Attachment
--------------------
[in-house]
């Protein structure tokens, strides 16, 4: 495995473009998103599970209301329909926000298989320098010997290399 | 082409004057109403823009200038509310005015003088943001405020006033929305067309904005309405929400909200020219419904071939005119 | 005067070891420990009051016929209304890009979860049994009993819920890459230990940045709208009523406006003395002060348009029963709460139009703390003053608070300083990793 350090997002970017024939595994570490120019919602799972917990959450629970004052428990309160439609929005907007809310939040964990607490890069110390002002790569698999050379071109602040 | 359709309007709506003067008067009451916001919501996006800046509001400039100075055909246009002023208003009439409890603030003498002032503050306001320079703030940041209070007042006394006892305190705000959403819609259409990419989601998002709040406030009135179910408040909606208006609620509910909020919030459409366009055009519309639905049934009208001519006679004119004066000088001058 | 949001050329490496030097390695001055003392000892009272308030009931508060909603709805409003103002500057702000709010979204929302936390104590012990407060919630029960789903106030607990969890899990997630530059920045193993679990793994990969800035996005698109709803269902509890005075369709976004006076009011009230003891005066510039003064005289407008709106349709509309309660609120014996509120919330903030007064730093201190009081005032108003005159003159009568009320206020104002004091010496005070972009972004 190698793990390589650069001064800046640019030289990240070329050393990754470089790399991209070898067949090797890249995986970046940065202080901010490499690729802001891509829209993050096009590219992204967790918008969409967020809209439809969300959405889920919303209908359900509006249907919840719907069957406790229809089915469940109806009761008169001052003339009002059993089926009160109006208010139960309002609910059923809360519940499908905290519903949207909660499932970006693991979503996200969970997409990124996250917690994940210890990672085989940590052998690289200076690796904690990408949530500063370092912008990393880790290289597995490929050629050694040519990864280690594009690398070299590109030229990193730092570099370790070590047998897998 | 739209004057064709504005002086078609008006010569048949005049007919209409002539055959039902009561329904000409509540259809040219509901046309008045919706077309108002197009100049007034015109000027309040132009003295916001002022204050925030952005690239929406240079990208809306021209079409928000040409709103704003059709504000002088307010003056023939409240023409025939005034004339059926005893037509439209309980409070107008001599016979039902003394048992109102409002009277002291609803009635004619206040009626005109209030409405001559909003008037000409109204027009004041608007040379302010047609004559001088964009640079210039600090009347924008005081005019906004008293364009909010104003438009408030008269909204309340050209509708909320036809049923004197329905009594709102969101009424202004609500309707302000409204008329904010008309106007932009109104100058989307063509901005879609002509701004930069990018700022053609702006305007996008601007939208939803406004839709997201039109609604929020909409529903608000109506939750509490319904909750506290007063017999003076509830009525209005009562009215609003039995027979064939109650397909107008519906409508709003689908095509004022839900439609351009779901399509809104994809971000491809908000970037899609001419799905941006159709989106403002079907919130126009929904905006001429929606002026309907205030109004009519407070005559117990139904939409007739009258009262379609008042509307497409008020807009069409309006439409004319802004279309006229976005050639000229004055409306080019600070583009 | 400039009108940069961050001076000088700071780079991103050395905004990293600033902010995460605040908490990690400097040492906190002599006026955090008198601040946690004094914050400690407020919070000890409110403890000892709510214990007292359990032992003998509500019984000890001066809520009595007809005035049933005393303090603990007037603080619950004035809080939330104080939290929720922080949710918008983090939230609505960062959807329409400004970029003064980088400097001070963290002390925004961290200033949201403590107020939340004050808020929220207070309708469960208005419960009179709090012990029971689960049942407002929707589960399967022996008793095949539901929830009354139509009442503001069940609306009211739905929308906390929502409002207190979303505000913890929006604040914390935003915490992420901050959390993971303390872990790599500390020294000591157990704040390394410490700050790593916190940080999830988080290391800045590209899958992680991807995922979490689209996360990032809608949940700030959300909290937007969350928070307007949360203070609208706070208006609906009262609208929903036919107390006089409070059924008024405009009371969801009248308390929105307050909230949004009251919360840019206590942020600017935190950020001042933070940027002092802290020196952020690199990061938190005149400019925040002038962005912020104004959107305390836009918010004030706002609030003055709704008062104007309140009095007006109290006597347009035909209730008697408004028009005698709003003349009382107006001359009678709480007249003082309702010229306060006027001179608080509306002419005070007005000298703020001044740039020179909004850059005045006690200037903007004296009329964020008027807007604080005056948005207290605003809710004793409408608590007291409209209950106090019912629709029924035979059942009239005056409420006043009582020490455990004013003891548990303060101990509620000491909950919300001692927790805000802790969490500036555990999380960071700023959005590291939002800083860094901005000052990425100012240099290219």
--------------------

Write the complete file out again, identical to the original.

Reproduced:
[in-house]
């Protein structure tokens, strides 16, 4: 495995473009998103599970209301329909926000298989320098010997290399 | 082409004057109403823009200038509310005015003088943001405020006033929305067309904005309405929400909200020219419904071939005119 | 005067070891420990009051016929209304890009979860049994009993819920890459230990940045709208009523406006003395002060348009029963709460139009703390003053608070300083990793 350090997002970017024939595994570490120019919602799972917990959450629970004052428990309160439609929005907007809310939040964990607490890069110390002002790569698999050379071109602040 | 359709309007709506003067008067009451916001919501996006800046509001400039100075055909246009002023208003009439409890603030003498002032503050306001320079703030940041209070007042006394006892305190705000959403819609259409990419989601998002709040406030009135179910408040909606208006609620509910909020919030459409366009055009519309639905049934009208001519006679004119004066000088001058 | 949001050329490496030097390695001055003392000892009272308030009931508060909603709805409003103002500057702000709010979204929302936390104590012990407060919630029960789903106030607990969890899990997630530059920045193993679990793994990969800035996005698109709803269902509890005075369709976004006076009011009230003891005066510039003064005289407008709106349709509309309660609120014996509120919330903030007064730093201190009081005032108003005159003159009568009320206020104002004091010496005070972009972004 190698793990390589650069001064800046640019030289990240070329050393990754470089790399991209070898067949090797890249995986970046940065202080901010490499690729802001891509829209993050096009590219992204967790918008969409967020809209439809969300959405889920919303209908359900509006249907919840719907069957406790229809089915469940109806009761008169001052003339009002059993089926009160109006208010139960309002609910059923809360519940499908905290519903949207909660499932970006693991979503996200969970997409990124996250917690994940210890990672085989940590052998690289200076690796904690990408949530500063370092912008990393880790290289597995490929050629050694040519990864280690594009690398070299590109030229990193730092570099370790070590047998897998 | 739209004057064709504005002086078609008006010569048949005049007919209409002539055959039902009561329904000409509540259809040219509901046309008045919706077309108002197009100049007034015109000027309040132009003295916001002022204050925030952005690239929406240079990208809306021209079409928000040409709103704003059709504000002088307010003056023939409240023409025939005034004339059926005893037509439209309980409070107008001599016979039902003394048992109102409002009277002291609803009635004619206040009626005109209030409405001559909003008037000409109204027009004041608007040379302010047609004559001088964009640079210039600090009347924008005081005019906004008293364009909010104003438009408030008269909204309340050209509708909320036809049923004197329905009594709102969101009424202004609500309707302000409204008329904010008309106007932009109104100058989307063509901005879609002509701004930069990018700022053609702006305007996008601007939208939803406004839709997201039109609604929020909409529903608000109506939750509490319904909750506290007063017999003076509830009525209005009562009215609003039995027979064939109650397909107008519906409508709003689908095509004022839900439609351009779901399509809104994809971000491809908000970037899609001419799905941006159709989106403002079907919130126009929904905006001429929606002026309907205030109004009519407070005559117990139904939409007739009258009262379609008042509307497409008020807009069409309006439409004319802004279309006229976005050639000229004055409306080019600070583009 | 400039009108940069961050001076000088700071780079991103050395905004990293600033902010995460605040908490990690400097040492906190002599006026955090008198601040946690004094914050400690407020919070000890409110403890000892709510214990007292359990032992003998509500019984000890001066809520009595007809005035049933005393303090603990007037603080619950004035809080939330104080939290929720922080949710918008983090939230609505960062959807329409400004970029003064980088400097001070963290002390925004961290200033949201403590107020939340004050808020929220207070309708469960208005419960009179709090012990029971689960049942407002929707589960399967022996008793095949539901929830009354139509009442503001069940609306009211739905929308906390929502409002207190979303505000913890929006604040914390935003915490992420901050959390993971303390872990790599500390020294000591157990704040390394410490700050790593916190940080999830988080290391800045590209899958992680991807995922979490689209996360990032809608949940700030959300909290937007969350928070307007949360203070609208706070208006609906009262609208929903036919107390006089409070059924008024405009009371969801009248308390929105307050909230949004009251919360840019206590942020600017935190950020001042933070940027002092802290020196952020690199990061938190005149400019925040002038962005912020104004959107305390836009918010004030706002609030003055709704008062104007309140009095007006109290006597347009035909209730008697408004028009005698709003003349009382107006001359009678709480007249003082309702010229306060006027001179608080509306002419005070007005000298703020001044740039020179909004850059005045006690200037903007004296009329964020008027807007604080005056948005207290605003809710004793409408608590007291409209209950106090019912629709029924035979059942009239005056409420006043009582020490455990004013003891548990303060101990509620000491909950919300001692927790805000802790969490500036555990999380960071700023959005590291939002800083860094901005000052990425100012240099290219």